Local residents will probably remember the Sailfish Cafe as a bar/restaurant that was a local institution for many years. When it closed, a series of other restaurant concepts took over the location, but nothing seemed to last longer than a season or two.

Bocca Coal Fired Bistro opened just a few weeks ago at the same Margate location. It's doubtful customers will confuse it with any of the previous businesses.

That's because Bocca is smoking hot. And not just the decor, the bar, the menu and the staff.

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Bocca's coal-fired oven reaches temperatures between 900 and 1,000 degrees.

The oven burns more than 100 pounds of coal each day, and there is never any down time. The oven must remain constantly hot, even overnight, otherwise it takes too much time to bring the oven up to the proper cooking temperatures.

While Bocca offers both traditional and coal-fired pizza, it is the coal-fired product that is receiving most of the attention. A regular deck-style pizza oven cooks a pizza at 450 degrees in nine minutes; a coal-fired pizza oven produces temperatures above 900 degrees, cooking a pie in just under two minutes.

Coal-fired oven cooking requires more attention and more skill on the part of the pizza maker. That extra care gives Bocca's pizza a little more char on the crust than a regular oven and a taste the customer will notice.

Robert Pappas is the executive chef and Robert Baldwin is the general manager at Bocca, where pizza is not the only thing that goes into the coal-fired oven.

"We offer the option of coal-fired chicken wings or traditional fried crispy wings," Pappas says. "I roast my red peppers, long hots, meatballs and sausages in there."

In the future, steaks may find a place in the coal-fired oven, too.

Along with baking their own garlic knots for the bread basket, the kitchen is making all their own stocks, soups, sauces and demi-glaze. Of course, Pappas makes his own red sauce.

Two of the most popular coal-fired pizzas are the nonna ($9), made with chunky fresh plum tomatoes, garlic, extra-virgin olive oil, fresh mozzarella, oregano and fresh sweet basil, and the sweet caramelized onion & prosciutto ($14), made with coal fire-roasted caramelized onions, prosciutto, gorgonzola, mozzarella and extra-virgin olive oil. Each comes in the 12-inch size only.

"Most tables have one or the other," Baldwin says.

After pizza, the biggest seller to date is the chicken limon ($21), which is parmesan-egg-battered and lightly sauteed in a garlic white wine sauce with lump crabmeat, lemon, basil, caper berries and sun-dried tomatoes, served with imported linguine. The same dish can be made with eggplant ($19) instead of chicken, or with veal ($29).

Other chicken/veal/eggplant dishes can be made parmesan, marsala, or saltim"Bocca" style.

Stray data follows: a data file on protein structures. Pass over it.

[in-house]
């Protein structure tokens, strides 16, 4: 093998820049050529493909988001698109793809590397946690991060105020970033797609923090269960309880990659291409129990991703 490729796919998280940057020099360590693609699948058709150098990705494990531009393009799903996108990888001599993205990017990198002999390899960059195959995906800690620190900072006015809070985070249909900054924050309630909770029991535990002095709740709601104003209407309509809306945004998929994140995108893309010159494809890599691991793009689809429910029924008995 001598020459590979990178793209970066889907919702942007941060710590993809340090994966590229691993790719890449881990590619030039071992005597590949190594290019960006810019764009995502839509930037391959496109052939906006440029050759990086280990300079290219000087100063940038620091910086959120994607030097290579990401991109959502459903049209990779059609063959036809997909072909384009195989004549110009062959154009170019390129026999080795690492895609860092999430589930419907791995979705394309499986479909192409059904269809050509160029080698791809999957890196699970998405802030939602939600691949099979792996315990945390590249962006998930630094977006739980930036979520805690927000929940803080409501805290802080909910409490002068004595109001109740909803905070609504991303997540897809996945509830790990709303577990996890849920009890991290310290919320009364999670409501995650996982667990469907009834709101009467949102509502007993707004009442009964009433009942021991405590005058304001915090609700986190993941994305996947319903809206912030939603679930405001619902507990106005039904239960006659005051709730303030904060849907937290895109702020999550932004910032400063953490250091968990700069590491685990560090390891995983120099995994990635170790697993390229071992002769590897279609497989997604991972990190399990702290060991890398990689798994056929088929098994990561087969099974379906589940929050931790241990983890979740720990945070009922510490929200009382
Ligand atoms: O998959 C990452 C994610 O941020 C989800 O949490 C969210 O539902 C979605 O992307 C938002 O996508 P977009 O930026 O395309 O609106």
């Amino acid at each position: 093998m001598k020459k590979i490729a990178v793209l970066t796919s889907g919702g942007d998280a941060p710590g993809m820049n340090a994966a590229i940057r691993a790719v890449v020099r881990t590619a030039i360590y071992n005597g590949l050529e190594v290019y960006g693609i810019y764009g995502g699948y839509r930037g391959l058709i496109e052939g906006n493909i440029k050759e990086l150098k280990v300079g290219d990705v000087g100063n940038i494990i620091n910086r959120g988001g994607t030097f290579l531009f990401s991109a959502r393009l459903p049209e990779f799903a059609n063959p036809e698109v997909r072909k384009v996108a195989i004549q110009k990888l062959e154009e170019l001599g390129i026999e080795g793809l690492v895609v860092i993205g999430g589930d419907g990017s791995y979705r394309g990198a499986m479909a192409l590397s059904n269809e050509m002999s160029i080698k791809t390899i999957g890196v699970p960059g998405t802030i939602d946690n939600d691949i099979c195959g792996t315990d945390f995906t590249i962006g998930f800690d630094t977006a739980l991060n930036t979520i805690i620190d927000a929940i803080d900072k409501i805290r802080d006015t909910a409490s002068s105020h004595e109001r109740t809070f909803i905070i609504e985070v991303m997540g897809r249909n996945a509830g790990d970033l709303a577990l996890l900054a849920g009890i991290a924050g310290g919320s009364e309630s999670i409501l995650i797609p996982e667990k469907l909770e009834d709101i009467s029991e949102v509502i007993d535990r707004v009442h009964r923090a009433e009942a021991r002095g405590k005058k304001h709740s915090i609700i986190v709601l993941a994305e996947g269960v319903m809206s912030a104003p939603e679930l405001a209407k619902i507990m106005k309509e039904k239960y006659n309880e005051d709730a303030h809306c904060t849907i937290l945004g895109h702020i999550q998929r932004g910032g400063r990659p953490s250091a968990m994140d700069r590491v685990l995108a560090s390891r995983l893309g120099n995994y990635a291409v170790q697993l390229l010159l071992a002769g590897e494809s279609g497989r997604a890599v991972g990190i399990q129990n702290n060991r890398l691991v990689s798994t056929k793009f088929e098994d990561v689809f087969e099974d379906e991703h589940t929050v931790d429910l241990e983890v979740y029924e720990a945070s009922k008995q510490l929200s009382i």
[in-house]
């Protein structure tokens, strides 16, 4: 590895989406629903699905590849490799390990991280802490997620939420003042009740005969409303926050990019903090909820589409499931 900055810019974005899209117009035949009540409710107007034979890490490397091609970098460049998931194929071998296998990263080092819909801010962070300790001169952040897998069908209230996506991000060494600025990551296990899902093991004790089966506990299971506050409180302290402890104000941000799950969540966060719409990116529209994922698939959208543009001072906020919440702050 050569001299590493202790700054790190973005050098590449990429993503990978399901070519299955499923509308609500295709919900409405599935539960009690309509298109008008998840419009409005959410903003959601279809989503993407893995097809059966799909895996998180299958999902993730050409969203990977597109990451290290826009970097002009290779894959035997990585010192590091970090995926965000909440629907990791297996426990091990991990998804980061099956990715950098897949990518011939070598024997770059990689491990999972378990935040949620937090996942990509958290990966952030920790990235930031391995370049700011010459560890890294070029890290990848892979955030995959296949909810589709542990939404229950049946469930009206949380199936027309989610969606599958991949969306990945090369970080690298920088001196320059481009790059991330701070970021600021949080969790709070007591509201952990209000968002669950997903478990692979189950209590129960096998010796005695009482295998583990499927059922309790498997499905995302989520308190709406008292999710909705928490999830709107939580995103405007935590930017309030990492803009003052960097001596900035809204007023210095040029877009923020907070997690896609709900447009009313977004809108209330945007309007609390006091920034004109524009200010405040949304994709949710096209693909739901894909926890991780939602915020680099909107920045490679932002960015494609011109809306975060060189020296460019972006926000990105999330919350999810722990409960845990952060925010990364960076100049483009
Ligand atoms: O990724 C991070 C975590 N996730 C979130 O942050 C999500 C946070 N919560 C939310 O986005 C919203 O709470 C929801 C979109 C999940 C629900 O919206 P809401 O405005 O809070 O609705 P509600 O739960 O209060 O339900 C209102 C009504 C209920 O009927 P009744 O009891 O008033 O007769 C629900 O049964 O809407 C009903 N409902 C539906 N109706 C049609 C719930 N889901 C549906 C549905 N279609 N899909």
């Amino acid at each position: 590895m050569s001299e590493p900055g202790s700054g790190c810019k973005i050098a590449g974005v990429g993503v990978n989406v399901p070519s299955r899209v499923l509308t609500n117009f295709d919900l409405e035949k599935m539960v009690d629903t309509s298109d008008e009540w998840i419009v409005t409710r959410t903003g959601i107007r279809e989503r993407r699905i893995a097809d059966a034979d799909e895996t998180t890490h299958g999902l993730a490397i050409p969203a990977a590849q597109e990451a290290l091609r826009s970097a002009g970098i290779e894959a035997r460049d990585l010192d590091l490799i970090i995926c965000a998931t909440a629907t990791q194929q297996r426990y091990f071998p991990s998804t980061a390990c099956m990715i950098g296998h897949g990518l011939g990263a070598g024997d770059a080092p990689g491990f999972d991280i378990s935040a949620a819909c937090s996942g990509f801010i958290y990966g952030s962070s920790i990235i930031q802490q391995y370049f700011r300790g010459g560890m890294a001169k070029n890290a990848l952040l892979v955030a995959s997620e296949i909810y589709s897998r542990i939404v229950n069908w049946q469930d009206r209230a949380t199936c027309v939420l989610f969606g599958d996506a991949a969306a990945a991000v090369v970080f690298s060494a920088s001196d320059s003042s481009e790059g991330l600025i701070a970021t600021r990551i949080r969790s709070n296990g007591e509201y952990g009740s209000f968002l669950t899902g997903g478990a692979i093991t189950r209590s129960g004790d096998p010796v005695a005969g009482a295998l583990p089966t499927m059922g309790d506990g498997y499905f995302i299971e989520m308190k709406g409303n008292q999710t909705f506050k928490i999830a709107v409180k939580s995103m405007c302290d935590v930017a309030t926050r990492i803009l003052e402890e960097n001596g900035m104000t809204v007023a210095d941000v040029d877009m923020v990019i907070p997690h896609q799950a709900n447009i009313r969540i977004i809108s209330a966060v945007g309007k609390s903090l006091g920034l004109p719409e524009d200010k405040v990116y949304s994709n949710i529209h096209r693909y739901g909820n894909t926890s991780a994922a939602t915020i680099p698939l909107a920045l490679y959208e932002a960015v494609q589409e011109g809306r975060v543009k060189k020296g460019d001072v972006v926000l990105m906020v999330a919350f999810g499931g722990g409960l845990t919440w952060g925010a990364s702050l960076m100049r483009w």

In an Italian restaurant you would expect the pasta creations to stand out. At Bocca, they do.

Short rib ravioli ($17) are stuffed and served with exotic mushrooms and sun-dried tomatoes in a rich Lombardo's sweet marsala sauce with a touch of cream. Crab ravioli ($19), also a big seller, have a crabmeat and ricotta cheese filling with a vodka tomato cream sauce.

Lasagna ($15) and gnocchi ($16) also are available, along with traditional pasta choices of linguine, cappellini, penne or fettuccine, served with pomodoro, marinara, garlic and oil, alfredo, Bolognese or vodka sauce.

Healthy Eats is a section that offers smaller portions of protein with larger portions of vegetables. Gluten-friendly choices are available as are plates for those who are carb-conscious.

Pasta di verdure ($16) is made with imported whole-wheat penne tossed with sauteed eggplant, spinach, artichoke hearts, mushrooms, asparagus and grape tomatoes with extra-virgin olive oil and garlic. Pollo ala Mattone ($16) is marinated, open-flame grilled, organic, free-range chicken breast over mesclun greens that are then paired with grilled fresh asparagus, red onions and peppers with a warm balsamic vinaigrette.

Steaks and chops are listed under the heading "carne." Bocca's filet ($32) is certified angus beef.

A grilled flat-iron steak ($22) is topped with gorgonzola cheese and a sweet balsamic syrup; bistecca ala Fiorentina ($28) is marinated in olive oil and rosemary.

At Bocca, all entrees are served with bread and a choice of soup du jour, minestrone or house salad with the option of substituting French onion soup or a Caesar salad for an additional $2.

Bocca's specialty sandwiches include the All-American burger ($9) made with 8 ounces of prime certified angus beef.

The "12 & Under Menu" includes many kid favorites such as cheese ravioli ($5); homemade baked macaroni and cheese ($6); hand-breaded chicken fingers and fries ($5); pizza ($6); and grilled chicken with vegetables ($7).

The two owners of Bocca, Lou Freedman and Ron Citta, grew up in Margate and remember a time when families had to leave the island and go offshore to find a family place to dine. Their concept at Bocca has changed all that.

"We had a family of five in the other night. The lady had a salad, the gentleman had a steak and the kids all had pizza," Pappas says.

The adults had a few glasses of wine, and the kids were happy. Everybody was happy.

"We want to appeal to families," Pappas says.

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